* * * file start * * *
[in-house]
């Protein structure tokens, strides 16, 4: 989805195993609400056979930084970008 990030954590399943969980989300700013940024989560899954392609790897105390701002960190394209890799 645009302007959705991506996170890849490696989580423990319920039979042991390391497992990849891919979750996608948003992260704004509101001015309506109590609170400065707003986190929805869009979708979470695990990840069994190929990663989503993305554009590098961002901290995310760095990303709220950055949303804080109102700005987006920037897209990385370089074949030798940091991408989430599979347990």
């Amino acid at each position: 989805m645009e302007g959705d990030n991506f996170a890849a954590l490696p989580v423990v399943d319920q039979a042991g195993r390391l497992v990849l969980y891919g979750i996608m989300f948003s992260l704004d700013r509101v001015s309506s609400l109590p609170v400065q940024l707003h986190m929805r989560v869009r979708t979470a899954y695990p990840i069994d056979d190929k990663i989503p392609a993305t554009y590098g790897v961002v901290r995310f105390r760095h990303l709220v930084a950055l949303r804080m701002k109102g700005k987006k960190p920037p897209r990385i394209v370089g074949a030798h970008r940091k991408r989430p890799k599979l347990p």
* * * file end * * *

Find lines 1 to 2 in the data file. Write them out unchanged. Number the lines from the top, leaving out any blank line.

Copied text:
[in-house]
């Protein structure tokens, strides 16, 4: 989805195993609400056979930084970008 990030954590399943969980989300700013940024989560899954392609790897105390701002960190394209890799 645009302007959705991506996170890849490696989580423990319920039979042991390391497992990849891919979750996608948003992260704004509101001015309506109590609170400065707003986190929805869009979708979470695990990840069994190929990663989503993305554009590098961002901290995310760095990303709220950055949303804080109102700005987006920037897209990385370089074949030798940091991408989430599979347990």